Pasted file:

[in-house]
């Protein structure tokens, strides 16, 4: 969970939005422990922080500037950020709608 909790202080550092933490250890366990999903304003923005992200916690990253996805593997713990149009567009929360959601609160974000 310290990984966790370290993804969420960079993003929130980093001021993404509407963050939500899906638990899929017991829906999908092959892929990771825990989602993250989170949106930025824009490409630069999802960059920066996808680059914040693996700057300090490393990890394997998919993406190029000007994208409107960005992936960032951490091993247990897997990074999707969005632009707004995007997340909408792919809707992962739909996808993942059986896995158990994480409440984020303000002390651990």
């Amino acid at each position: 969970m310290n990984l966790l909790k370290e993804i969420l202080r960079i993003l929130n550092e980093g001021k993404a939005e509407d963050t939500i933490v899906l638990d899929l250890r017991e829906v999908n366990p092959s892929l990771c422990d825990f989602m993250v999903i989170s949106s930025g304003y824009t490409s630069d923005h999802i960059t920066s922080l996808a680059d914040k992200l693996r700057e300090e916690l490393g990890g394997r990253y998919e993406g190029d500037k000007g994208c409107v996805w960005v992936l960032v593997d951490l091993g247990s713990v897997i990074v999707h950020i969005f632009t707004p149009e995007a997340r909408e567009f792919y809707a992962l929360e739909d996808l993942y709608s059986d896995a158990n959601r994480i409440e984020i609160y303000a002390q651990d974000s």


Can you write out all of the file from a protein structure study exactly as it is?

[in-house]
């Protein structure tokens, strides 16, 4: 969970939005422990922080500037950020709608 909790202080550092933490250890366990999903304003923005992200916690990253996805593997713990149009567009929360959601609160974000 310290990984966790370290993804969420960079993003929130980093001021993404509407963050939500899906638990899929017991829906999908092959892929990771825990989602993250989170949106930025824009490409630069999802960059920066996808680059914040693996700057300090490393990890394997998919993406190029000007994208409107960005992936960032951490091993247990897997990074999707969005632009707004995007997340909408792919809707992962739909996808993942059986896995158990994480409440984020303000002390651990």
């Amino acid at each position: 969970m310290n990984l966790l909790k370290e993804i969420l202080r960079i993003l929130n550092e980093g001021k993404a939005e509407d963050t939500i933490v899906l638990d899929l250890r017991e829906v999908n366990p092959s892929l990771c422990d825990f989602m993250v999903i989170s949106s930025g304003y824009t490409s630069d923005h999802i960059t920066s922080l996808a680059d914040k992200l693996r700057e300090e916690l490393g990890g394997r990253y998919e993406g190029d500037k000007g994208c409107v996805w960005v992936l960032v593997d951490l091993g247990s713990v897997i990074v999707h950020i969005f632009t707004p149009e995007a997340r909408e567009f792919y809707a992962l929360e739909d996808l993942y709608s059986d896995a158990n959601r994480i409440e984020i609160y303000a002390q651990d974000s």